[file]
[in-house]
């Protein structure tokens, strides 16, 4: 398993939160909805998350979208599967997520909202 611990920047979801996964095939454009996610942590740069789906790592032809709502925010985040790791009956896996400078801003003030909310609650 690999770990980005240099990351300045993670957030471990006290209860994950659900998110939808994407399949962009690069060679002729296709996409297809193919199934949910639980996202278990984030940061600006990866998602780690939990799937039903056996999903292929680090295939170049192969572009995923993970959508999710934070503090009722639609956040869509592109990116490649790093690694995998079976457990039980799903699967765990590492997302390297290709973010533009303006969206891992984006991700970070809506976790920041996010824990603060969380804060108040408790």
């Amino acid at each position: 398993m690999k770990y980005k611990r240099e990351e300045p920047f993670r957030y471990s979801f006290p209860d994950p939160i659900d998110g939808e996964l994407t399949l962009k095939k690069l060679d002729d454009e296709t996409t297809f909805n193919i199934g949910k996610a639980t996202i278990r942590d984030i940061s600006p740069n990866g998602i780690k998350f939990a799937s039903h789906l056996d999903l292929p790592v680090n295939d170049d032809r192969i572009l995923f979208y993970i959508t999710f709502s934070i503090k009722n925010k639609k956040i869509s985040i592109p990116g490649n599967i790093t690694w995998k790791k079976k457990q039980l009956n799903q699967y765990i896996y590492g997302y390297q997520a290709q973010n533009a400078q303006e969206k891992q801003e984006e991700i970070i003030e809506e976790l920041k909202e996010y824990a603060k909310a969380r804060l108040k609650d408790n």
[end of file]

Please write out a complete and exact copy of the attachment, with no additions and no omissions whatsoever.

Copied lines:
[in-house]
């Protein structure tokens, strides 16, 4: 398993939160909805998350979208599967997520909202 611990920047979801996964095939454009996610942590740069789906790592032809709502925010985040790791009956896996400078801003003030909310609650 690999770990980005240099990351300045993670957030471990006290209860994950659900998110939808994407399949962009690069060679002729296709996409297809193919199934949910639980996202278990984030940061600006990866998602780690939990799937039903056996999903292929680090295939170049192969572009995923993970959508999710934070503090009722639609956040869509592109990116490649790093690694995998079976457990039980799903699967765990590492997302390297290709973010533009303006969206891992984006991700970070809506976790920041996010824990603060969380804060108040408790």
């Amino acid at each position: 398993m690999k770990y980005k611990r240099e990351e300045p920047f993670r957030y471990s979801f006290p209860d994950p939160i659900d998110g939808e996964l994407t399949l962009k095939k690069l060679d002729d454009e296709t996409t297809f909805n193919i199934g949910k996610a639980t996202i278990r942590d984030i940061s600006p740069n990866g998602i780690k998350f939990a799937s039903h789906l056996d999903l292929p790592v680090n295939d170049d032809r192969i572009l995923f979208y993970i959508t999710f709502s934070i503090k009722n925010k639609k956040i869509s985040i592109p990116g490649n599967i790093t690694w995998k790791k079976k457990q039980l009956n799903q699967y765990i896996y590492g997302y390297q997520a290709q973010n533009a400078q303006e969206k891992q801003e984006e991700i970070i003030e809506e976790l920041k909202e996010y824990a603060k909310a969380r804060l108040k609650d408790n």